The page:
Defendant appeals his conviction of the offenses of theft by taking, theft by receiving stolen property, and possession of a motor vehicle with an altered serial number. We affirm.
1. In his first enumeration of error, defendant complains of the trial court's failure to grant a new trial in the wake of allegedly newly discovered evidence. Since we cannot agree that the purported new evidence, that is, the testimony of an alleged alibi witness, rises to the level of or constitutes "newly discovered evidence," we find no error.
" '(I)t is incumbent on a party who asks for a new trial on the ground of newly discovered evidence to satisfy the court: (1) that the evidence has come to his knowledge since the trial; (2) that it was not owing to the want of due diligence that he did not acquire it sooner; (3) that it is so material that it would probably produce a different verdict; (4) that it is not cumulative only; (5) that the affidavit of the witness himself should be procured or its absence accounted for; and (6) that a new trial will not be granted if the only effect of the evidence will be to impeach the credit of a witness.' [Cit.]" Bell v. State, 227 Ga. 800
, 805 (183 SE2d 357
Since he admitted knowing of the existence of such evidence at the time of his trial, defendant failed to make the required showing. Therefore, the testimony of the alleged alibi witness cannot be said to have been newly discovered. Kitchens v. State, 228 Ga. 624 (4) (187 SE2d 268)
. See also Offutt v. State, 238 Ga. 454 (233 SE2d 191)
. This being so, the trial court did not err in denying defendant's request for a new trial on the basis of the purported newly discovered evidence.
2. Defendant submits that he was denied effective assistance of counsel, basing his allegation of incompetence on counsel's failure to subpoena a potential alibi witness (who had apparently left the area to escape arrest) or to request a continuance until such witness could be located, and on counsel's failure to challenge more fully the eyewitness identification of defendant.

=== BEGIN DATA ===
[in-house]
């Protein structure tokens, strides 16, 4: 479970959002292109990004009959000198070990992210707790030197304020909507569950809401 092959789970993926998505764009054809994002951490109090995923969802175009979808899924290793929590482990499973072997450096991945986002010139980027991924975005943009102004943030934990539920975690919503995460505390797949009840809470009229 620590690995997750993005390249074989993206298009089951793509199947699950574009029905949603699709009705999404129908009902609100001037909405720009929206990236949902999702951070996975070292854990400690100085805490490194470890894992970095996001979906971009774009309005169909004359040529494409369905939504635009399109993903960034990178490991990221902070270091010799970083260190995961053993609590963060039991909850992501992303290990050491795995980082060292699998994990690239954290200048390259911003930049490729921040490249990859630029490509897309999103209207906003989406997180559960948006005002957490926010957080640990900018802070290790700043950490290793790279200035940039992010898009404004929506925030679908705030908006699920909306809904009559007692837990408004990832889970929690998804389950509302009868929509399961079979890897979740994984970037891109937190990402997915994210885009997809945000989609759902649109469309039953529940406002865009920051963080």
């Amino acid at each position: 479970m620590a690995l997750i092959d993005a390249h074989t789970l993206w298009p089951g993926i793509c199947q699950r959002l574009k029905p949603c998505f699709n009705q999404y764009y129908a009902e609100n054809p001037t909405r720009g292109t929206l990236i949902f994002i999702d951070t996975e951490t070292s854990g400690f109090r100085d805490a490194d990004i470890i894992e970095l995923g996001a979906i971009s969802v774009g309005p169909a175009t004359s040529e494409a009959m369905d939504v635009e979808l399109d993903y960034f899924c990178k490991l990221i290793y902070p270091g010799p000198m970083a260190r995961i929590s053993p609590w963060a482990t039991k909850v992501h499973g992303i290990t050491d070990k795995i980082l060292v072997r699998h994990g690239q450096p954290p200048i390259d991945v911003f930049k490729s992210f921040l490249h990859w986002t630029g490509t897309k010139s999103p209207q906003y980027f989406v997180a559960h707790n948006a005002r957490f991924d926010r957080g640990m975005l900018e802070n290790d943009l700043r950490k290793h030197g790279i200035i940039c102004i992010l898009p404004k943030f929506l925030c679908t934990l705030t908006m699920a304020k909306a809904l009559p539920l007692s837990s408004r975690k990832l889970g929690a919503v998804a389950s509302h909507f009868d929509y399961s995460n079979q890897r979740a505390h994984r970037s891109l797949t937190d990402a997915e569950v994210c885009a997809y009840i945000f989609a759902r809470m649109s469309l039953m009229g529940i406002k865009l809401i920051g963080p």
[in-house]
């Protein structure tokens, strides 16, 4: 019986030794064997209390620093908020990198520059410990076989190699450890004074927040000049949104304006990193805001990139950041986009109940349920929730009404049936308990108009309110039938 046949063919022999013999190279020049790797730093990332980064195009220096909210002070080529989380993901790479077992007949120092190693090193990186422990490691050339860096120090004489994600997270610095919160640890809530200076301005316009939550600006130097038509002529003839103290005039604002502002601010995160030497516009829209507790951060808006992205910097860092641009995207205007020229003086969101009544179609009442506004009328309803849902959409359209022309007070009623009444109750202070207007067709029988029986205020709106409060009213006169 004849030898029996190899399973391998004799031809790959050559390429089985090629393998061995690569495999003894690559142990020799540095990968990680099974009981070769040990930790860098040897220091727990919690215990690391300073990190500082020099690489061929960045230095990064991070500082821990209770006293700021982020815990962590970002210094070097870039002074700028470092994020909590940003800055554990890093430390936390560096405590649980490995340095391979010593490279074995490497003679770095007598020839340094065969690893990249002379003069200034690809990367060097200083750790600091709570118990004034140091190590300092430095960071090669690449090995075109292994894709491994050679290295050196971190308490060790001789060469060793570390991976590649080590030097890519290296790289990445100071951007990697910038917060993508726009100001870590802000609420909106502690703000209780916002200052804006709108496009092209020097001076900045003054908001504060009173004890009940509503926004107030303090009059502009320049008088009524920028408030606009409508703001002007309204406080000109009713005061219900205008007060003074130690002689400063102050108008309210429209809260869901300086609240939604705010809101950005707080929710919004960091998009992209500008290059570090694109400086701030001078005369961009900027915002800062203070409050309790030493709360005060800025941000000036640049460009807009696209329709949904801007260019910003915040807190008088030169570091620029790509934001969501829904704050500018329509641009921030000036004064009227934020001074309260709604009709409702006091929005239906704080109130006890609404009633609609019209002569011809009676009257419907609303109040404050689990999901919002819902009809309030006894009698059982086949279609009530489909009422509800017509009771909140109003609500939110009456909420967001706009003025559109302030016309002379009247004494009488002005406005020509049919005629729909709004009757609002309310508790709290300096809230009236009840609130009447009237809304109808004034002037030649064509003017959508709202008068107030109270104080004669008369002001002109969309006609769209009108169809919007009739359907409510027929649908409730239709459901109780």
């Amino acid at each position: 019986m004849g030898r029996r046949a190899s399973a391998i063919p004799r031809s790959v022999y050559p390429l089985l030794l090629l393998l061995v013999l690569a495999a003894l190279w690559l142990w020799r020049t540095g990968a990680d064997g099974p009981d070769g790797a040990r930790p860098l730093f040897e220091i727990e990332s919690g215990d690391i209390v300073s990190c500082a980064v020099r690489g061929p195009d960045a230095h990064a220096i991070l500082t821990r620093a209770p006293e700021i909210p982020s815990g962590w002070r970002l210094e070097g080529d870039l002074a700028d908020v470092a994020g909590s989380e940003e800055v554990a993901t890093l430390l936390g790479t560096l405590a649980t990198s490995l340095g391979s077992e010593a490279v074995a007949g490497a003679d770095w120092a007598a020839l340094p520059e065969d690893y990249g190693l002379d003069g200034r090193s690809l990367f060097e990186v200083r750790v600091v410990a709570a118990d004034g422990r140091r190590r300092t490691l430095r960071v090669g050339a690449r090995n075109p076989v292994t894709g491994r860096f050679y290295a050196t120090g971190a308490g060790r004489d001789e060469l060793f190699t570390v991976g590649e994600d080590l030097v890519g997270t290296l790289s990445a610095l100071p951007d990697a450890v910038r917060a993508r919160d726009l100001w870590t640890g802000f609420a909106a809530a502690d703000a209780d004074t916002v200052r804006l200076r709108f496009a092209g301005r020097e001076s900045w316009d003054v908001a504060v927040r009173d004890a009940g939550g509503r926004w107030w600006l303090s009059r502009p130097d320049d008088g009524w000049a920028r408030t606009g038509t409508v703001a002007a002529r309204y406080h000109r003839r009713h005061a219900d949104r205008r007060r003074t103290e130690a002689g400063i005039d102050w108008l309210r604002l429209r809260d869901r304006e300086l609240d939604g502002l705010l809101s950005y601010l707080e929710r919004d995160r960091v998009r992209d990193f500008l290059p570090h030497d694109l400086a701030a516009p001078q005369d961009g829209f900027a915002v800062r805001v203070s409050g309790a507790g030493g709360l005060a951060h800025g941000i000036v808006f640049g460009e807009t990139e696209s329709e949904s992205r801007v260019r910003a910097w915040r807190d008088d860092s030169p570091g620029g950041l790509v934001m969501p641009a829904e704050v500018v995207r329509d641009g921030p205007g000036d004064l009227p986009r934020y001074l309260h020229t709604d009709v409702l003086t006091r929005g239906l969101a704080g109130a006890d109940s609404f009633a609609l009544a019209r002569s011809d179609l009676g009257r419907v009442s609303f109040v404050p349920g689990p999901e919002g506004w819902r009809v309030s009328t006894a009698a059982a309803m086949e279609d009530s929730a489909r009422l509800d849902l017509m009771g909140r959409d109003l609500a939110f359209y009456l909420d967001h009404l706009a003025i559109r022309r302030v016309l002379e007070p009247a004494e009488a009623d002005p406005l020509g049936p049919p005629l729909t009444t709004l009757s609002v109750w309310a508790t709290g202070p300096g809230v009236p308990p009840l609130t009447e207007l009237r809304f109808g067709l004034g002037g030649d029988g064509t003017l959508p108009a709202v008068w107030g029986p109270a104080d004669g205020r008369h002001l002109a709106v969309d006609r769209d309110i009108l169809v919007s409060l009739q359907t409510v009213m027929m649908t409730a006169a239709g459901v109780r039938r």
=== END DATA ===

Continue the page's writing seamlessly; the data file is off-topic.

" ' "The decisions on which witnesses to call, whether and how to conduct cross-examinations, what jurors to accept or strike, what trial motions should be made, and all other strategic and tactical decisions are the exclusive province of the lawyer after consultation with his client." ' . . . The fact that the case could have been tried differently on behalf of the defendant does not mean that he failed to receive a vigorous and competent defense. [Cit.]" Fortson v. State, 240 Ga. 5 (1) (239 SE2d 335)
A review of the record reveals that defense counsel cross examined witnesses, introduced witnesses on the defendant's behalf, objected to the admission of certain evidence, attempted to discredit the testimony of certain of the state's witnesses, and made a closing argument to the jury. See Fortson, supra.
If we continue to second guess trial counsel on strategy and tactics when counsel have faithfully and diligently performed their function, we would have a proliferation of appeals on the flimsiest of grounds. "It is important for appellate judges to remember that 'A defendant is entitled to a fair trial but not a perfect one, for there are no perfect trials.' [Cits.]" Sanford v. State, 129 Ga. App. 337 (3) (199 SE2d 560)
Finding no error for any reason assigned, the judgment of the trial court is affirmed.
W. Donald Thompson, District Attorney, Thomas J. Matthews, Assistant District Attorney, for appellee.